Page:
Electronic Thesis and Dissertation Repository

Thesis Format

Integrated Article


Master of Science


Microbiology and Immunology


Reid, Gregor


Aquaculture is vital for the global food supply, but the high incidence of infectious diseases threatens the industry’s productivity. The intestinal mucosa is a key port of entry for pathogens and provides an extensive interface for host-microbe interactions. Tight junctions are at the core of gut barrier function and the mucosal health of finfish. Disruption of these complexes gives rise to sepsis, which leads to systemic inflammation and death. The present study employs a combinatorial approach that integrates in vitro and in vivo analyses to gain actionable insights into the mechanism of microbial-mediated modulation of host health. The experiments outlined in chapters 2 and 3 examine the suitability of several candidate probiotics for promoting gut barrier function, immunity, and mitigating the deleterious effects of the highly virulent aquatic pathogen Vibrio anguillarum. These studies demonstrate the importance of investigating the mechanism underlying host-microbe and microbe-microbe interactions for maximizing salmonid health.

Summary for Lay Audience

The aquaculture industry, which refers to the farming of aquatic species, is rapidly growing and its production has far surpassed that of capture hatcheries. Given that the human population will continue to increase, aquaculture must intensify its practices in the coming years to ensure the security of the global food supply. However, there are several interdependent factors that negatively impact the industry’s ability to meet these growing demands. These include competition for natural resources, climate change, and infectious diseases. The latter has become a major limiting factor for further intensification of production, and despite great developments over the past three decades, viral and bacterial infections continue to cause multibillion-dollar losses for the industry every year. Microbes are ubiquitous both within and around fish. In addition to its role in digestion, the intestinal mucosa is home to the richest and most abundant community of resident microbes that can interact with the host cells and modulate health. This interface is also a target site for the onset of infection, but supplementation of probiotic bacteria has reportedly improved disease resistance and overall physiology in several fish species. In this thesis, the concept of using beneficial microbes for the improvement of host health by interacting with the intestinal epithelium was explored with the focus on salmonid species, which are the most economically important family of finfish. By using a cell-based laboratory model of the salmonid intestine, it was found that the candidate fish probiotics could protect the cells from the highly virulent fish pathogen V. anguillarum, but the beneficial microbes had no effect on the expression of key gut barrier and immune molecules. To investigate these concepts in live animals, a disease trial was carried out at a fish farm in British Columbia. Chinook salmon were fed with diets containing different probiotic strains and were then infected with the pathogen V. anguillarum. It was found that probiotic supplementation had no effect on the survival, growth, or gene expression of immune or gut barrier molecules in the intestinal tissue. This project established the use fish cell lines for the investigation of host-microbe interactions and represents a steppingstone to guide future researchers on the study of more suitable candidate fish probiotic strains.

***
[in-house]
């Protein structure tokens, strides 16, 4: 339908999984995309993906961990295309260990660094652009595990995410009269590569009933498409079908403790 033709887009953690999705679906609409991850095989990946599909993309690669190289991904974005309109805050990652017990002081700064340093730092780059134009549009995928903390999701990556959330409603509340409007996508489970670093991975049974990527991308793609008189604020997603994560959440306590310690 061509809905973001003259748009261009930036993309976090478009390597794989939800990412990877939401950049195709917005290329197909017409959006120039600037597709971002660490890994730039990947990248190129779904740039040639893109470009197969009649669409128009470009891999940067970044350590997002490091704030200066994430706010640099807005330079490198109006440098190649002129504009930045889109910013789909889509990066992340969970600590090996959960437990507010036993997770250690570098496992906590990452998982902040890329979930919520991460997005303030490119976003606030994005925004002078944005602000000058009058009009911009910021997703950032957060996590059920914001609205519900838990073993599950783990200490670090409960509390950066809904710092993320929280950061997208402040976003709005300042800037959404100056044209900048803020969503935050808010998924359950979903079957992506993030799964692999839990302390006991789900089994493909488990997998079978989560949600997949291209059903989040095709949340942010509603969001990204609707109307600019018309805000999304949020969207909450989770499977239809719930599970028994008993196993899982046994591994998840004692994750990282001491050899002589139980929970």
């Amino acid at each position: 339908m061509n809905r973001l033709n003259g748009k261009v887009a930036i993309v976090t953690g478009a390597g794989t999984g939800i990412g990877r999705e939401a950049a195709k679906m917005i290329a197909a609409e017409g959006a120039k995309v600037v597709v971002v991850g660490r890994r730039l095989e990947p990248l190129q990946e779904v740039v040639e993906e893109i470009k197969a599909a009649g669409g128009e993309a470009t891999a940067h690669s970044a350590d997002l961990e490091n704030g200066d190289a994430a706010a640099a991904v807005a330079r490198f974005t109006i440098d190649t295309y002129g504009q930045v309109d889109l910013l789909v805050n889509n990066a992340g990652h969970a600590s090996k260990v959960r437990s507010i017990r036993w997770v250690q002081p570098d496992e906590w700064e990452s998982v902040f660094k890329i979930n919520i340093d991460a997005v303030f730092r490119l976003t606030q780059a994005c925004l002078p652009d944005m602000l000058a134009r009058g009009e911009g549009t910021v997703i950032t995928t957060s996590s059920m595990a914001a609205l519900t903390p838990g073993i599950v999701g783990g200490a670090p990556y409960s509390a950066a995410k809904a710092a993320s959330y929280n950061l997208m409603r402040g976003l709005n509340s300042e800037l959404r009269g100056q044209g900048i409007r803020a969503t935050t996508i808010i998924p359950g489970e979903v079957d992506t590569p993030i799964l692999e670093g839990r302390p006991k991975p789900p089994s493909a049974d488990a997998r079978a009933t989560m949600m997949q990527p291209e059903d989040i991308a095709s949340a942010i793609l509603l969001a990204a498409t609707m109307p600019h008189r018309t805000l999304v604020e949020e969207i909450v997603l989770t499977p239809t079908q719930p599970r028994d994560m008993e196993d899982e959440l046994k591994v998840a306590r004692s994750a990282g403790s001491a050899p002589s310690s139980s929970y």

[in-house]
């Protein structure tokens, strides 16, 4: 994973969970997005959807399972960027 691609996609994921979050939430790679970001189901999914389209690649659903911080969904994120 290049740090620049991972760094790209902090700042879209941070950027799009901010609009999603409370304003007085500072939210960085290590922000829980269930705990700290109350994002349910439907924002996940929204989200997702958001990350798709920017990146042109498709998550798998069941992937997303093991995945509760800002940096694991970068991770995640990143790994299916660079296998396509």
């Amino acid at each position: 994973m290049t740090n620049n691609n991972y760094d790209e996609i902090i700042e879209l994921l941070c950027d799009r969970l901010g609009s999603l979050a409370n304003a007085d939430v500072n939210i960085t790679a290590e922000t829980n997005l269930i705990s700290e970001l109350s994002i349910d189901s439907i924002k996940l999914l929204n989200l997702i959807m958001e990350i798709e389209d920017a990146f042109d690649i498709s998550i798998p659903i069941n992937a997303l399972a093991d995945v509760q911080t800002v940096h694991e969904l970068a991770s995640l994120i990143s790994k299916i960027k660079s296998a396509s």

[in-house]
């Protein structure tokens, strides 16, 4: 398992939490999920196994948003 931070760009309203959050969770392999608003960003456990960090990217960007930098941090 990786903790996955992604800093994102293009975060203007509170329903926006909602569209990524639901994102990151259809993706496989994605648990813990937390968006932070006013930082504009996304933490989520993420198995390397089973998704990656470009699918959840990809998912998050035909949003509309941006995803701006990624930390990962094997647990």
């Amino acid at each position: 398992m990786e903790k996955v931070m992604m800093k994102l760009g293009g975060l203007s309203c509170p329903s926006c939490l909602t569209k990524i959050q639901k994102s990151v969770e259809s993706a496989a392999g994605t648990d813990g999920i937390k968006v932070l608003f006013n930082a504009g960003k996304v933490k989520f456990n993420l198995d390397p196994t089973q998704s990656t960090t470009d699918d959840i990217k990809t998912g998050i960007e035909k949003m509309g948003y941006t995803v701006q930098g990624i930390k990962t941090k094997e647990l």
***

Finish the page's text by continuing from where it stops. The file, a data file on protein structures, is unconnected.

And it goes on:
Creative Commons License

Creative Commons Attribution-Noncommercial 4.0 License
This work is licensed under a Creative Commons Attribution-Noncommercial 4.0 License